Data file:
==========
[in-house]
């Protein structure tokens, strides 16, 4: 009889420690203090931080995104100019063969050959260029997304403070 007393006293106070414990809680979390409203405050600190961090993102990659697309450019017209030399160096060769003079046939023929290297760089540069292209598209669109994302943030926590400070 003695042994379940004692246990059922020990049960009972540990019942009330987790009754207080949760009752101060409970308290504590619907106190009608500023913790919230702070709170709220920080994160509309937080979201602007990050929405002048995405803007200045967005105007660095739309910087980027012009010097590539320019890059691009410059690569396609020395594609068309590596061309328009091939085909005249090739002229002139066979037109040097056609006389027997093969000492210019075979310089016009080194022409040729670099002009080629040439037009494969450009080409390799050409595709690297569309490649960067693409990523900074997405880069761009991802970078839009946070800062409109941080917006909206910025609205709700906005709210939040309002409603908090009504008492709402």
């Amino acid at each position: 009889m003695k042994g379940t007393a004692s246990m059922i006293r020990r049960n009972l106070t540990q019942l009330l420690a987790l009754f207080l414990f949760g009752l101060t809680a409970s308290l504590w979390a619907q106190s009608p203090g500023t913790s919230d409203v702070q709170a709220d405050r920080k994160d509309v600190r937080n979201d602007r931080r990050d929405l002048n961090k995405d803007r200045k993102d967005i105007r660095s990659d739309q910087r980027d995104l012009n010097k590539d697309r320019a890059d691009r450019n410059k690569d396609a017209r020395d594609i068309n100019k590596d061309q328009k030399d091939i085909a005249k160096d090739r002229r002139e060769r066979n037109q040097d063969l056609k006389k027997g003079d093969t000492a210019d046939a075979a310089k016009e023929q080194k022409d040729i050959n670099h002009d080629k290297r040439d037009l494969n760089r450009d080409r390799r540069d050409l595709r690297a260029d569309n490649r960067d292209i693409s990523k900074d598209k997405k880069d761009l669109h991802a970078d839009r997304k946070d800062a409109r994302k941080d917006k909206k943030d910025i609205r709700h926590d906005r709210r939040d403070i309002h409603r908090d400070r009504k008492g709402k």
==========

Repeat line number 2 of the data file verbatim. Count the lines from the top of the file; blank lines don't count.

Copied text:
């Protein structure tokens, strides 16, 4: 009889420690203090931080995104100019063969050959260029997304403070 007393006293106070414990809680979390409203405050600190961090993102990659697309450019017209030399160096060769003079046939023929290297760089540069292209598209669109994302943030926590400070 003695042994379940004692246990059922020990049960009972540990019942009330987790009754207080949760009752101060409970308290504590619907106190009608500023913790919230702070709170709220920080994160509309937080979201602007990050929405002048995405803007200045967005105007660095739309910087980027012009010097590539320019890059691009410059690569396609020395594609068309590596061309328009091939085909005249090739002229002139066979037109040097056609006389027997093969000492210019075979310089016009080194022409040729670099002009080629040439037009494969450009080409390799050409595709690297569309490649960067693409990523900074997405880069761009991802970078839009946070800062409109941080917006909206910025609205709700906005709210939040309002409603908090009504008492709402």